Historians, rejoice! Another entry into the epoch-driven strategy-game section brings Empires: Dawn of the Modern World, into place. Empires is a 3D strategy game, set in many different time zones called Epochs. These zones represent the Medieval, Gunpowder, Imperial, World War 1, and World War 2 ages. Accompanied by ages, is a select number of civilizations from which you view the battlefield throughout time.
Another 3D strategy game, with very many possibilities appearing at every corner. As in almost all strategy games, you start out with a base and some workers, who thrive on your economic and structural integrity. They will gather apples and meat, gold and stone, wood and fish, and all necessary to keep your army moving. Although there are 4 resources that need to be kept in abundance, these are the aforementioned Gold, Stone, Food, and Wood.
With there being a nearly full time line of epochs (excluding Caveman and Modern+ times), there will be a lot to keep track of – because ALL of the civilizations have different bonuses and advantages/disadvantages that can turn the tide of war. Russia has weak but cheap infantry in WW2, and gets 7 workers for free. Chinese get two free town-centers, and are very versatile in their economic needs. These are just some of many pluses and minuses that you need to keep track of.
Strategy comes with the macro and micro management of all your troops and armor. Commanding a brigade of tanks to victory, because an Army Ranger sneaked in and destroyed some defenses is what it's all about. All of the civs have different soldiers, units, building architecture, and voices (obvious, no? Chinese isn't English). These differences are all noticeable in gameplay.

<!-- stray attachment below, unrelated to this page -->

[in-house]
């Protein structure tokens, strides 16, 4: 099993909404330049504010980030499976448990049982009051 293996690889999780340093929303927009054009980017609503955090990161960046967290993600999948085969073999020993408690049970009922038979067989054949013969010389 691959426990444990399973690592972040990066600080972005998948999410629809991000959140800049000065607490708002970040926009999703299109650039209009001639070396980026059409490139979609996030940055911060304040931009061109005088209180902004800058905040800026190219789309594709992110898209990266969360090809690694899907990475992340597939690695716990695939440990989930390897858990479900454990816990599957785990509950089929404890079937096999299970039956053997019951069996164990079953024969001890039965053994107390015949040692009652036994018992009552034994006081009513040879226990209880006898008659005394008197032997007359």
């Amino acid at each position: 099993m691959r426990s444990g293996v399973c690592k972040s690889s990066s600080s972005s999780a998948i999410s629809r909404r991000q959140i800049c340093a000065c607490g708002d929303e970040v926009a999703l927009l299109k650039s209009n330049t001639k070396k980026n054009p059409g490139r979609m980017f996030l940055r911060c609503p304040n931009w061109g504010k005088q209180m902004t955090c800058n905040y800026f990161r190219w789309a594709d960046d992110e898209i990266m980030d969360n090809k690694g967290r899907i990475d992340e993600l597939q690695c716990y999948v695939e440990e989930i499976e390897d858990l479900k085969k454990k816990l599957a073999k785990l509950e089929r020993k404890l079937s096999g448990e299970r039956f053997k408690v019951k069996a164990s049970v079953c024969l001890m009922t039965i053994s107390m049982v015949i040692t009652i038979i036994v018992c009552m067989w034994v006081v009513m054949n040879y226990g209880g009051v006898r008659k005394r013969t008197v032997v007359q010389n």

Pathfinding can be a little ridiculous at times; you tell 10 soldiers to go to a spot, and they end up going around everything and getting killed. Tanks also do the same thing, and are an even bigger loss. This same pathfinding was done in Empire Earth (previously by the same publisher and the game is the same engine) Gameplay isn't bad, but pathfinding can ruin it.
Rocks tumbling from a small crater left by a tank shell, and machine guns blazing around. The sound is the most detailed subject of the game, because all of the civs speak with Russian, English, German and so on, accents. Workers make hammering sounds from constructing buildings, and bombers (when dropping bombs) make a loud high-pitched dropping noise, to indicate that you're dead. Good sound, just not excellent.
Built on the Empire Earth engine, it looks nearly the same, as all soldiers look like a clone of an original soldier, and their faces are all smudged little 30 pixel (zoomed close) palettes. Tanks and explosions are satisfying though, and do a nice job of sparking things up. Fire burns gleamily and smoke rises and looks smoggy like it should. But even with all the enhancements the engine is starting to show its age.
After spending some time in multiplayer, and playing a couple of games against the computer in a Random Map skirmish, I must say that both modes are most enjoyable. These games were fun, fast/slow paced at times, and computer AI even at Easy mode, is still a lot to fight off. AI is off the hook: it expands, attacks, defends, and makes gigantic bases. People with slow internet will be happy. Skirmish itself is worth playing over and over, with many many different map types, settings, and up to 8 people/AI playing with each other.
An improvement over Empire Earth, with newer graphics, more settings, options, and the original EE editor. Some serious work went into this game, just not enough polish overall. If you were a fan of the original EE, go get it.